Onivefu: Unveiling the future of materials science with semiconductors


Asishana Onivefu is a fourth-year Ph.D. candidate in analytical chemistry at the University of Delaware.

In an era when technological advancement is the driving force behind global progress, envision a future when the United States of America emerges as the vanguard of innovation, spearheaded by the transformative power of advanced semiconductor technology. These minuscule yet potent devices serve as the linchpin of our digital landscape, steering breakthroughs in artificial intelligence, 5G network communication and cutting-edge electronic designs. Embracing and investing in the frontier of advanced property semiconductors is not merely a choice but a pivotal strategy to propel the United States of America into a new era of economic growth, global competitiveness and technological leadership.

In the realm of materials science and semiconductor research, a groundbreaking endeavor is underway, focusing on the gas phase modification and passivation of semiconductor material surfaces under medium-vacuum conditions. My innovative research seeks to revolutionize the landscape of electronic systems, catalysis, sensing and various other technological domains.

The study, which centers on three primary objectives, is poised to unlock a myriad of possibilities in materials science. First and foremost, the meticulous control of the concentration and surface coverage of organic ligands on metal oxide nanomaterials and thin films is a crucial aspect. Employing sophisticated analytical instruments such as Fourier-transform infrared spectroscopy, X-ray photoelectron spectroscopy, time-of-flight secondary ion mass spectrometry, solid-state nuclear magnetic resonance spectroscopy and other analytical instruments, I am conducting a comprehensive exploration that aims to pave the way for new and advanced materials with precisely controlled properties.

The second objective delves into experimental and computational investigations on the mechanism of organic ligand displacement on metal oxide nanomaterials and thin films. Understanding the intricate processes of ligand displacement on semiconductor surfaces is paramount, as it holds the key to unlocking novel features in semiconductor research. The controlled deposition and displacement of ligands plays a pivotal role in achieving enhanced stability, reliability and improved electrical properties in semiconductors.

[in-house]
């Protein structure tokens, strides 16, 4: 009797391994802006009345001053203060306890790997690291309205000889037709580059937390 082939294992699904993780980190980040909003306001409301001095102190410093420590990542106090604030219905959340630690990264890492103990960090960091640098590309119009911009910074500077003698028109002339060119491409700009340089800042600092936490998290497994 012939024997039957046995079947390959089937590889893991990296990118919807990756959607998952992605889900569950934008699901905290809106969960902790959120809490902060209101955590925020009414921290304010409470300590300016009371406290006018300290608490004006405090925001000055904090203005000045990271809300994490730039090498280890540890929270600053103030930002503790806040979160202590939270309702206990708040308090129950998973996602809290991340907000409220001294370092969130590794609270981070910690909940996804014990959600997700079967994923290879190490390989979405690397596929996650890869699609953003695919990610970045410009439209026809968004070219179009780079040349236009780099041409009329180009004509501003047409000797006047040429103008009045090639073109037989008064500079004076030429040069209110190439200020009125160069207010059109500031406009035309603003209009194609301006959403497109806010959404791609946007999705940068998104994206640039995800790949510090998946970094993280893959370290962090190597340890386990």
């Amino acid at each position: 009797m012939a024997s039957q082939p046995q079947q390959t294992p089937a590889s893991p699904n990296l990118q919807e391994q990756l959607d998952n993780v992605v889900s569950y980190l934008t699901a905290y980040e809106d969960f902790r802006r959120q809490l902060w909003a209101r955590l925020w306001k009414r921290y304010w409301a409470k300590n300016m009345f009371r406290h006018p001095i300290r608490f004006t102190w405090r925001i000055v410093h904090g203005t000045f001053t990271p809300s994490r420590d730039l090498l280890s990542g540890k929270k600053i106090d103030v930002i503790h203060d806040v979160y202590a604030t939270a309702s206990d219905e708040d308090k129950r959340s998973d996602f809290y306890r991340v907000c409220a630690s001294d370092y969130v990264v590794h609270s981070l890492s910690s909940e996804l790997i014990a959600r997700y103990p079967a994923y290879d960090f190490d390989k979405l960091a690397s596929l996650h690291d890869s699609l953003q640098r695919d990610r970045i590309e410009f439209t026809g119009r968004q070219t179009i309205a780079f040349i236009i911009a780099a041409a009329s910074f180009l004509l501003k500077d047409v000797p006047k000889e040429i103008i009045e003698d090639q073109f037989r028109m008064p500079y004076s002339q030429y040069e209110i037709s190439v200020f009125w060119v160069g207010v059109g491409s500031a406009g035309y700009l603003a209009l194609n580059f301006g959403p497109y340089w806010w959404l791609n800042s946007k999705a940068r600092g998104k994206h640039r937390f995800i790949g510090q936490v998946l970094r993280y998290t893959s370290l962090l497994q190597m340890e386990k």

A significant facet of my research revolves around the passivation of surface defects in semiconductor chip flat surfaces. By addressing and mitigating surface defects, the study aims to contribute to the reduction of surface recombination, improvement of carrier lifetime, enhanced oxidation resistance, better charge transport and an overall enhancement of electrical properties in semiconductors.

In practical terms, this research has far-reaching implications. The controlled deposition of ligands on semiconductor surfaces opens doors to the development of integrated circuits that can power more efficient and powerful electronic systems. Further, it plays a crucial role in catalysis, sensing and energy storage. The outcomes of my research could lead to the development of light-emitting devices with enhanced efficiency and durability, as well as advanced materials that find applications in the biomedical field for the creation of sensors and diagnostic devices.

The research is marked by an ambitious goal. Aspiring to make groundbreaking contributions in the realms of materials science and semiconductor research, the primary objective is to advance the comprehension of gas phase modification on metal oxide nanomaterial surfaces and the passivation of thin film semiconductor materials under medium-vacuum conditions. The ultimate aim is to lay the groundwork for the evolution of more efficient and potent electronic systems, catalysis, sensors and other cutting-edge technologies that have the potential to positively influence industries, including biomedical and environmental monitoring.

Seated at the forefront of a technological revolution, I am poised to redefine the landscape of materials science and semiconductor research. The potential outcomes of this study could herald a new era of advancements in electronic systems, catalysis, sensing and various other fields, ultimately contributing to the enhancement of our technological future.

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